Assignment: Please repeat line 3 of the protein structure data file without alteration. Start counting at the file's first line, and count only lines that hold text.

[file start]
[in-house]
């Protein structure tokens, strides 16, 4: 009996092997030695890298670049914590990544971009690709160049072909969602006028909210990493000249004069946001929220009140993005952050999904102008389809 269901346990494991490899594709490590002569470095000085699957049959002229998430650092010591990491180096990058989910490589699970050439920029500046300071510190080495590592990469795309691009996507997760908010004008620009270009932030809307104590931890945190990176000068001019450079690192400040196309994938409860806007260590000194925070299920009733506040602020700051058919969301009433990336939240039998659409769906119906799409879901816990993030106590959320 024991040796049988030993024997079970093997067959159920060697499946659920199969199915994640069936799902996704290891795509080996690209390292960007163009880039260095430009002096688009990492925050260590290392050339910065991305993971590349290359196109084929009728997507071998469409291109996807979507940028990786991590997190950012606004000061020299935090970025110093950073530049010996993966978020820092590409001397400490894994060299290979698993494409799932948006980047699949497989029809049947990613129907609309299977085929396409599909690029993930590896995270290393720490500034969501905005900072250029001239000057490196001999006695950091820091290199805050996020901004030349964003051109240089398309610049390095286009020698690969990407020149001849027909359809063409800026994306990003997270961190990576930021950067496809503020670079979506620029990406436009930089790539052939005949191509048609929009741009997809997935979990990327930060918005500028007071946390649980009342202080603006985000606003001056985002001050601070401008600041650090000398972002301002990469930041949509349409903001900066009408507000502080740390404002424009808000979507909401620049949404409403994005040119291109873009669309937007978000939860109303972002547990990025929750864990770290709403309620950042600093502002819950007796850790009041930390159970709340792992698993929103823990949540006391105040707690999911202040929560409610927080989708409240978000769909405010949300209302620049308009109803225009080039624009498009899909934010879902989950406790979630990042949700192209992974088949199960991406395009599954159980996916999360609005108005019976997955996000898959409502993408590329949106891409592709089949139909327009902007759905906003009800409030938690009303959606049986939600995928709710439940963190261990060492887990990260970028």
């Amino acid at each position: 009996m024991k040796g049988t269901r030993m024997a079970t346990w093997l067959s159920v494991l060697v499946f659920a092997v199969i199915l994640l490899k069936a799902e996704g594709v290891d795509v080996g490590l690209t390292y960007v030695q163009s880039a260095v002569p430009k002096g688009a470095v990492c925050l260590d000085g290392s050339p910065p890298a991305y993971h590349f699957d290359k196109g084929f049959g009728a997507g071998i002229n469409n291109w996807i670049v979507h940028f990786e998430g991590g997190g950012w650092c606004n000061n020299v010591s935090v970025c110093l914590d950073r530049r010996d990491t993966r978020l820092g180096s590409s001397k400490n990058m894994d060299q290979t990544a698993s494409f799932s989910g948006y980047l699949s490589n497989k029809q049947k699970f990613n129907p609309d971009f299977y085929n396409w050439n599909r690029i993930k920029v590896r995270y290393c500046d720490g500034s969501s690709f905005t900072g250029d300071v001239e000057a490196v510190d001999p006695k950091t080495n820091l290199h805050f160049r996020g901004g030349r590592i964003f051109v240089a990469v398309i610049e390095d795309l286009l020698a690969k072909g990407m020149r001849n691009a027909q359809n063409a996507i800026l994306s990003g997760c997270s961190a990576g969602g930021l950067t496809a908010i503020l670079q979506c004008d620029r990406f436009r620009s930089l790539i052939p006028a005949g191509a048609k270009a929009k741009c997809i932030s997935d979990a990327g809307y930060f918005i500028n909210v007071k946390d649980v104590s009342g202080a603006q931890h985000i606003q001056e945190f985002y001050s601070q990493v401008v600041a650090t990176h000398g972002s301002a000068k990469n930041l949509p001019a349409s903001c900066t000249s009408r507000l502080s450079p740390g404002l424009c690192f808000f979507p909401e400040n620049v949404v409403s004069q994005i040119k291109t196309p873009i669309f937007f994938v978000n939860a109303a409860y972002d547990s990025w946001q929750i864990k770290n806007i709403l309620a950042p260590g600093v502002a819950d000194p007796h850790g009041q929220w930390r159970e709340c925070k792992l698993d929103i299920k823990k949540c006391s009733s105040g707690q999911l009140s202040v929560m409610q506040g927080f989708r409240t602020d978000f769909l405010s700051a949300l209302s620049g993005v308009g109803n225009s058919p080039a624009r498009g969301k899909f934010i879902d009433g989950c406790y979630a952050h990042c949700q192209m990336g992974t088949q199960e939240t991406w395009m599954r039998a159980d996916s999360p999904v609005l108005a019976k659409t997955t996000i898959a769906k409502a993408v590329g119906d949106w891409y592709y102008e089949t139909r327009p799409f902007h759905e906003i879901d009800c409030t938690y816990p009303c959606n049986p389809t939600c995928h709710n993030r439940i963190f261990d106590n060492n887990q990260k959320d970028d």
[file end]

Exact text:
């Amino acid at each position: 009996m024991k040796g049988t269901r030993m024997a079970t346990w093997l067959s159920v494991l060697v499946f659920a092997v199969i199915l994640l490899k069936a799902e996704g594709v290891d795509v080996g490590l690209t390292y960007v030695q163009s880039a260095v002569p430009k002096g688009a470095v990492c925050l260590d000085g290392s050339p910065p890298a991305y993971h590349f699957d290359k196109g084929f049959g009728a997507g071998i002229n469409n291109w996807i670049v979507h940028f990786e998430g991590g997190g950012w650092c606004n000061n020299v010591s935090v970025c110093l914590d950073r530049r010996d990491t993966r978020l820092g180096s590409s001397k400490n990058m894994d060299q290979t990544a698993s494409f799932s989910g948006y980047l699949s490589n497989k029809q049947k699970f990613n129907p609309d971009f299977y085929n396409w050439n599909r690029i993930k920029v590896r995270y290393c500046d720490g500034s969501s690709f905005t900072g250029d300071v001239e000057a490196v510190d001999p006695k950091t080495n820091l290199h805050f160049r996020g901004g030349r590592i964003f051109v240089a990469v398309i610049e390095d795309l286009l020698a690969k072909g990407m020149r001849n691009a027909q359809n063409a996507i800026l994306s990003g997760c997270s961190a990576g969602g930021l950067t496809a908010i503020l670079q979506c004008d620029r990406f436009r620009s930089l790539i052939p006028a005949g191509a048609k270009a929009k741009c997809i932030s997935d979990a990327g809307y930060f918005i500028n909210v007071k946390d649980v104590s009342g202080a603006q931890h985000i606003q001056e945190f985002y001050s601070q990493v401008v600041a650090t990176h000398g972002s301002a000068k990469n930041l949509p001019a349409s903001c900066t000249s009408r507000l502080s450079p740390g404002l424009c690192f808000f979507p909401e400040n620049v949404v409403s004069q994005i040119k291109t196309p873009i669309f937007f994938v978000n939860a109303a409860y972002d547990s990025w946001q929750i864990k770290n806007i709403l309620a950042p260590g600093v502002a819950d000194p007796h850790g009041q929220w930390r159970e709340c925070k792992l698993d929103i299920k823990k949540c006391s009733s105040g707690q999911l009140s202040v929560m409610q506040g927080f989708r409240t602020d978000f769909l405010s700051a949300l209302s620049g993005v308009g109803n225009s058919p080039a624009r498009g969301k899909f934010i879902d009433g989950c406790y979630a952050h990042c949700q192209m990336g992974t088949q199960e939240t991406w395009m599954r039998a159980d996916s999360p999904v609005l108005a019976k659409t997955t996000i898959a769906k409502a993408v590329g119906d949106w891409y592709y102008e089949t139909r327009p799409f902007h759905e906003i879901d009800c409030t938690y816990p009303c959606n049986p389809t939600c995928h709710n993030r439940i963190f261990d106590n060492n887990q990260k959320d970028d």